To determine the appropriate pot size, measure an inch or two larger than the root ball or nursery pot. A larger pot ensures that your plant’s roots can expand and grow without smothering each other. You should also place your plant in a well-drained pot. You can use rocky soil, drainage rocks, or a pot with a hole in the bottom. All you have to do is make sure your plant’s roots have enough room to breathe.

Can you propagate aloe?

Yes! You can prune the pups (branches that grow at the base of the plant) and place them in their own pot to grow a new aloe plant. Pups already have their own root system, so there is no need to sprout or germinate them before transplanting them. Simply place the pots in a sunny window and be patient – ​​it may take three or four months for the propagated leaves to take root and new growth to begin.

How to harvest aloe

Freshly harvested aloe vera gel is great for treating skin irritations and sunburn. However, aloe plants grow very slowly. If you plan to harvest your plant’s leaves to make gel, you should wait until it is 6 to 8 inches tall and has 10 or more leaves before you start trimming any of it. When they get big enough and you want to use some, select the leaves from the bottom and work your way up. Once a leaf is cut or removed, it will not grow back. All new growth will come from the top of the plant.

Common Issues with Aloe Vera Plants

Pests and insects

Aloe vera can fall victim to mealybugs, aloe vera scales, and aloe mites, but water and neem oil cannot treat it. Mealybugs congregate at the base of the plant; You can get rid of them by spraying them with a strong stream of water and wiping the plant with a damp cloth. For mites, prune infested tissue to keep your plant and any other plants around it safe from harm. Aloe vera scale looks like gray bumps along the edge of the leaves. Although it is not fatal to the plant, it is unsightly. Wipe your plant with a mixture of insecticide, rubbing alcohol, and water.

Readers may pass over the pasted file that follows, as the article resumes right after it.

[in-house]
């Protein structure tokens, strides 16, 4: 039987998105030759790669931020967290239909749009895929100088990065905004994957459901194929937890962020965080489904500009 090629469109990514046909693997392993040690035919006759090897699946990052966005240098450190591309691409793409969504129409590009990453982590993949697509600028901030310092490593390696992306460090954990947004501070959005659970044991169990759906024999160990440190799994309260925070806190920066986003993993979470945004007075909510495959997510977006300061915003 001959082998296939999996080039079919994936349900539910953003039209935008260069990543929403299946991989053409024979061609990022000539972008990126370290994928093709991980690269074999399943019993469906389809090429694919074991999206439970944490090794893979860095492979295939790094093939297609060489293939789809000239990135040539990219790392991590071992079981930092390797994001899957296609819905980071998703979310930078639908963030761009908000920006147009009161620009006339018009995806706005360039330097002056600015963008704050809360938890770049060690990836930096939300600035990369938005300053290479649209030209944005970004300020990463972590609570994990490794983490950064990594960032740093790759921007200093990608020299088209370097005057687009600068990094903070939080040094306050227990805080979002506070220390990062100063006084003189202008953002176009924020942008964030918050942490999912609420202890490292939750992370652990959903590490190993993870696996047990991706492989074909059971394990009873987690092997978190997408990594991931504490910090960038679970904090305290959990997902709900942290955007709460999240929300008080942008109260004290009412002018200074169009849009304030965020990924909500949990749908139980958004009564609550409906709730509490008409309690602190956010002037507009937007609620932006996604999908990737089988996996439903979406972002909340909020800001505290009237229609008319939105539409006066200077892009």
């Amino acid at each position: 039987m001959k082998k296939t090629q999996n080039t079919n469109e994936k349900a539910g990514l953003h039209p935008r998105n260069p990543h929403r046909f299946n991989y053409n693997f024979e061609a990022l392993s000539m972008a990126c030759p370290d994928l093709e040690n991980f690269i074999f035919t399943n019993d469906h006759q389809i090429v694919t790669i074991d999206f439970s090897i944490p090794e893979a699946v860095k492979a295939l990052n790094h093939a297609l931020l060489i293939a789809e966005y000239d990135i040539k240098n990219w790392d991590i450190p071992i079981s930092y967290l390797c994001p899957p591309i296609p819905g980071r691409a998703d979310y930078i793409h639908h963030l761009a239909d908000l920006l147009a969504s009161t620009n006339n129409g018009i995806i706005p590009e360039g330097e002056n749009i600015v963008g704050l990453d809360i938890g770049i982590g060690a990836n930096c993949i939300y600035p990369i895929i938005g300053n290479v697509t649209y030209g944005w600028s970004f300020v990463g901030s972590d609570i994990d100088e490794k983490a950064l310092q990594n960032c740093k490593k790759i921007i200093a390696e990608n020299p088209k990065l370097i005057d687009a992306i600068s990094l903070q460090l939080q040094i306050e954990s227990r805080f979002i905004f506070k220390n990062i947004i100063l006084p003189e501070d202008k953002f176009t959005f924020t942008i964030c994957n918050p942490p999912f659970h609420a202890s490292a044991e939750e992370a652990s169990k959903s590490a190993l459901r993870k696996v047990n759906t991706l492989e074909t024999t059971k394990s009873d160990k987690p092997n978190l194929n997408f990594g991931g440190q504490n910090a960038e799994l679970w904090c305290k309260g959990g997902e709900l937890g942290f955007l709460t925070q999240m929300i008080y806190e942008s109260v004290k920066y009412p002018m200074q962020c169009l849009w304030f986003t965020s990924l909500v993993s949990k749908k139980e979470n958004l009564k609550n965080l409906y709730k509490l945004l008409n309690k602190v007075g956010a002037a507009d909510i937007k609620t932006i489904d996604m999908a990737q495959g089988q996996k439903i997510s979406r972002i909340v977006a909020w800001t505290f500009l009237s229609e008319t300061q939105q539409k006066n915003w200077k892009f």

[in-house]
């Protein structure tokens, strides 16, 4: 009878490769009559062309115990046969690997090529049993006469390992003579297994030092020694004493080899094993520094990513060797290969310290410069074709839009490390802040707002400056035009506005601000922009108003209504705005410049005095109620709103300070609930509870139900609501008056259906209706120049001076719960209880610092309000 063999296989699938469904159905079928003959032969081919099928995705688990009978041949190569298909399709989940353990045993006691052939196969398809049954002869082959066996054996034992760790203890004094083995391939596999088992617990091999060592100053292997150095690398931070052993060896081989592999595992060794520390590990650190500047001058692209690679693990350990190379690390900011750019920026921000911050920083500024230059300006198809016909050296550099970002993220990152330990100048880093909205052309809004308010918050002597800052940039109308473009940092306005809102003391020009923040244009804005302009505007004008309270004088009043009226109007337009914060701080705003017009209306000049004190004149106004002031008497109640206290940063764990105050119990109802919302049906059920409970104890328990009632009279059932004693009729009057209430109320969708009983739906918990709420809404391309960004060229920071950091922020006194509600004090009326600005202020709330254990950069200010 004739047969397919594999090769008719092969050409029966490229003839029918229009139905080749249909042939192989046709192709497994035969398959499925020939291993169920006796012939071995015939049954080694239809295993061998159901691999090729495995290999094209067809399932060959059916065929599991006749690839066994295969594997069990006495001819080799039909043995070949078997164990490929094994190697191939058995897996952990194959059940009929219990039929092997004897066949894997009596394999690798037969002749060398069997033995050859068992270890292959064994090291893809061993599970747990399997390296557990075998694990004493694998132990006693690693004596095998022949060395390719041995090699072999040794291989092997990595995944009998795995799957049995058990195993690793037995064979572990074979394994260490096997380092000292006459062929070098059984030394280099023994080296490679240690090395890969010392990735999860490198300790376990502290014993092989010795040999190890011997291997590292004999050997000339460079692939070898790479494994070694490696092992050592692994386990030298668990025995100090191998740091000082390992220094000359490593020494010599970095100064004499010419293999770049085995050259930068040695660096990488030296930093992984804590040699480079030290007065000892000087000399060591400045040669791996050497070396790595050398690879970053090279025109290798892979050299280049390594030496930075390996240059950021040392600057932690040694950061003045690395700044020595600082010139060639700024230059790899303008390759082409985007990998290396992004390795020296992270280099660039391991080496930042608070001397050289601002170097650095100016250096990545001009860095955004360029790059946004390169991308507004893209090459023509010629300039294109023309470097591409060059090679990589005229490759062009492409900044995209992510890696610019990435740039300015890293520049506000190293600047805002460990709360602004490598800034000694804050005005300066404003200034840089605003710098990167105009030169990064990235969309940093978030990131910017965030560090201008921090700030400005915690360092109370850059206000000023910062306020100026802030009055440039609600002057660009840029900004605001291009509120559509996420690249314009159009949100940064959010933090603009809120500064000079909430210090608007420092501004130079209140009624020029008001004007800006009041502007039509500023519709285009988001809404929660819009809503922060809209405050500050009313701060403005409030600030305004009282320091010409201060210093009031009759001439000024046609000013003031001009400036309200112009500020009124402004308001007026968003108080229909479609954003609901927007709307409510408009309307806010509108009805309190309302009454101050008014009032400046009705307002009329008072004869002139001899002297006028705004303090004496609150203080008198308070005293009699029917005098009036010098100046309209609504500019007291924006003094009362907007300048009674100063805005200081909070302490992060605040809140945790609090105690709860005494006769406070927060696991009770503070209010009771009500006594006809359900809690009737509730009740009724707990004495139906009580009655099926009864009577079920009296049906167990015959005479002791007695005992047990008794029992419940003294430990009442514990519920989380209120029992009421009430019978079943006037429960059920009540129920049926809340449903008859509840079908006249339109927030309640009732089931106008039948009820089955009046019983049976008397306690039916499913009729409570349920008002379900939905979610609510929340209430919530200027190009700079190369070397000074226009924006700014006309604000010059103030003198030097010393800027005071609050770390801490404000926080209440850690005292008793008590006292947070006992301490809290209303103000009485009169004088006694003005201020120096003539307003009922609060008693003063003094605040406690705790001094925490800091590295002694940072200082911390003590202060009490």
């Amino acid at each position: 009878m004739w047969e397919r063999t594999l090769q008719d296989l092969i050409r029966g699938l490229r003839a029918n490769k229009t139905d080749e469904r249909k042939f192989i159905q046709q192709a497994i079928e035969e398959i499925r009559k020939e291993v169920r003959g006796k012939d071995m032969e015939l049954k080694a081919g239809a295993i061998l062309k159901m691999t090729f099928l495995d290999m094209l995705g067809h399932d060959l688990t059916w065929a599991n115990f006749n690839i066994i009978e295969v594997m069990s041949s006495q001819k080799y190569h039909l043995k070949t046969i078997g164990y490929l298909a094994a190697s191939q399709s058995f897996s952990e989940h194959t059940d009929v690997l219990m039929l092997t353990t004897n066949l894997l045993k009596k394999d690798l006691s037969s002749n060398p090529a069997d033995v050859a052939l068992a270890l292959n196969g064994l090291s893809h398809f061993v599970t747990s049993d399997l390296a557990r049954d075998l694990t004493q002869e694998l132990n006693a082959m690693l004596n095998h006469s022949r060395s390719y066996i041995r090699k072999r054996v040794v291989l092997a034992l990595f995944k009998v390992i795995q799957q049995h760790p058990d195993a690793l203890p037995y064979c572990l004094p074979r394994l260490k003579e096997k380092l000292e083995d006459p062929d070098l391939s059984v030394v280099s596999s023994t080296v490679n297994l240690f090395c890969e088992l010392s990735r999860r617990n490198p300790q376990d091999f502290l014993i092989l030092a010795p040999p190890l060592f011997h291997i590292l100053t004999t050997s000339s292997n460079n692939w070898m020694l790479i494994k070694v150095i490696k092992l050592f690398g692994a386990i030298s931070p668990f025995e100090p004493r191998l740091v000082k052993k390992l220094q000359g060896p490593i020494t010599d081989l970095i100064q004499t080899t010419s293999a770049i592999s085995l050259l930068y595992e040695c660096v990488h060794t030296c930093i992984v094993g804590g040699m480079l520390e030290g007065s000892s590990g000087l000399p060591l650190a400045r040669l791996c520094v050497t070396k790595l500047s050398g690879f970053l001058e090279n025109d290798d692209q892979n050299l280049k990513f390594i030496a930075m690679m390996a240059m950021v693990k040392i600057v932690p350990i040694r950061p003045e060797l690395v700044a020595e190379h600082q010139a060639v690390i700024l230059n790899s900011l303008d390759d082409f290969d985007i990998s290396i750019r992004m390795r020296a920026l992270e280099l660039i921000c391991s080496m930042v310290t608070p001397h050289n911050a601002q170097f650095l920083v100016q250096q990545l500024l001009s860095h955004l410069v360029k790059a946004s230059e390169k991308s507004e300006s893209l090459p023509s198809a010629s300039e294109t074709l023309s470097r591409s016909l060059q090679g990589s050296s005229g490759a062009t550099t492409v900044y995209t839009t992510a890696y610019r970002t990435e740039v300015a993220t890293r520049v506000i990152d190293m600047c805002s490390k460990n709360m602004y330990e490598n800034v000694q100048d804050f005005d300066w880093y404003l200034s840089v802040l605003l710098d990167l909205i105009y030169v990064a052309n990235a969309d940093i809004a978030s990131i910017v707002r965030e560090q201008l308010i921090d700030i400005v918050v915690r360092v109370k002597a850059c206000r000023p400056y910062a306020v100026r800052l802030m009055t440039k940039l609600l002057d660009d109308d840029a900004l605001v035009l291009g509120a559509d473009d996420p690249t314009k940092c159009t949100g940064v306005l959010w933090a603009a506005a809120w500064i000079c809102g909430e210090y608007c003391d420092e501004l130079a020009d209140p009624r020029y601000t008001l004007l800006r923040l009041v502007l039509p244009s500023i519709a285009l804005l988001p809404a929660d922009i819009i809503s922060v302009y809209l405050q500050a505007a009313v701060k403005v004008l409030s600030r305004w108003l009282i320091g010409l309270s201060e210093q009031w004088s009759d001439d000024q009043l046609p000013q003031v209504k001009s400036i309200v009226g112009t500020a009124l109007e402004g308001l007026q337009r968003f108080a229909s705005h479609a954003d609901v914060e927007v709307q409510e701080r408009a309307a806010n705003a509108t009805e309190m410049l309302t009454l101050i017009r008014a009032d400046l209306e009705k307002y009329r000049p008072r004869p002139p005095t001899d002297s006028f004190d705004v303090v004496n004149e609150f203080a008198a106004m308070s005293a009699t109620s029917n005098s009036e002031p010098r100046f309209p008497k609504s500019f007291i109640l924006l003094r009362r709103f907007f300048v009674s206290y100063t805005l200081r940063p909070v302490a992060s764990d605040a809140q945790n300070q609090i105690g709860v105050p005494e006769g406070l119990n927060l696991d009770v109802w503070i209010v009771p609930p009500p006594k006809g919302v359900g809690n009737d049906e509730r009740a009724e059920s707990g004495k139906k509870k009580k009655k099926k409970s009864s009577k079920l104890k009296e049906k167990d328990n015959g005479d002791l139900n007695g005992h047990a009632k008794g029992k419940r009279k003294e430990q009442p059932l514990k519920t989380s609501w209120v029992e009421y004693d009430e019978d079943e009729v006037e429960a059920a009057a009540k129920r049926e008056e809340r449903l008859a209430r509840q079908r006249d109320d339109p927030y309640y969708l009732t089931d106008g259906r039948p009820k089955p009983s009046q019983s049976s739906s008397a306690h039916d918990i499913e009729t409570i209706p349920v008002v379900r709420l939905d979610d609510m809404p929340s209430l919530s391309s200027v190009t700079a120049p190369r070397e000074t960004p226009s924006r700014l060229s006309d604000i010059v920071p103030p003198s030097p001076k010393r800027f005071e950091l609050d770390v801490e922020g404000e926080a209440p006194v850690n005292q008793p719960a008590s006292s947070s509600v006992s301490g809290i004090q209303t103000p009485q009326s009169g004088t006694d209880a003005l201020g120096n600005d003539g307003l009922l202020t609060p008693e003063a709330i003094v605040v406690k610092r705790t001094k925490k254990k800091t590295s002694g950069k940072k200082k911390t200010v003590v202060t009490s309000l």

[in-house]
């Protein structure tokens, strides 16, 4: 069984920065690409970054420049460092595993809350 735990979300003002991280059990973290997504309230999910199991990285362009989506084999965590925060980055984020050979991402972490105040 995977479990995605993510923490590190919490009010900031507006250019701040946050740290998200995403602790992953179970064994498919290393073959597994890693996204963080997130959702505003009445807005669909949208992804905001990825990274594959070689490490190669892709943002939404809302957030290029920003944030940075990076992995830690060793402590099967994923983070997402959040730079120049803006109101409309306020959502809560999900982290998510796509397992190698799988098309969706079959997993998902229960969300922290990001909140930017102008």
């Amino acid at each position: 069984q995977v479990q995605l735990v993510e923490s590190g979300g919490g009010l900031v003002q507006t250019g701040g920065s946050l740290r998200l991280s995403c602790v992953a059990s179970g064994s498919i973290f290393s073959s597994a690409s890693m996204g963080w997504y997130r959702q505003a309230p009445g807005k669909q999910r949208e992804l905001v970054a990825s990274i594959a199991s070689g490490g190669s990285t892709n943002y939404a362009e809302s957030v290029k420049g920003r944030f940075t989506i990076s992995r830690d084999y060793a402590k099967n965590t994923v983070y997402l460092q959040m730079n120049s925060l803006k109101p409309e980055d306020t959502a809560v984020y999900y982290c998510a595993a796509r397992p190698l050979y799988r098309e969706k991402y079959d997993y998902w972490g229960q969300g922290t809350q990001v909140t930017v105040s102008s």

Tender leaves

Overwatering is a very common problem for succulents, especially cacti. If you notice that your plant’s leaves are soft to the touch, you are overwatering it. Move the plant to a sunny location and stop watering it for a week or so until the soil dries out. In severe cases, overwatering can lead to root rot, which no amount of sunlight can fix.

Break the leaves

Aloe vera leaves are known to bend and break, but they are not supposed to break easily. This condition tells you that your plant is not getting enough light to grow tough, healthy leaves. Move the plant to a bright spot for a while. A windowsill or under a grow light is great.

Frequently asked questions about the aloe vera plant

Is aloe vera aloe vera?

No, aloe vera plants often look similar to aloe vera plants, but they are succulents.

How long do aloe vera plants live?

With proper care and the right environment, aloe vera plants have a lifespan of up to 12 years. However, aloe plants can live outdoors for up to 20 years, especially if they are grown in an environment that mimics their natural desert habitat.

Photo of Kate MacGregor

Kate McGregor is the SEO editor at House Beautiful. She’s covered everything from curated decor collections and shopping guides, to glimpses into the home lives of inspiring creatives, for publications like ELLE Decor, Domino, and Architectural Digest’s Clever.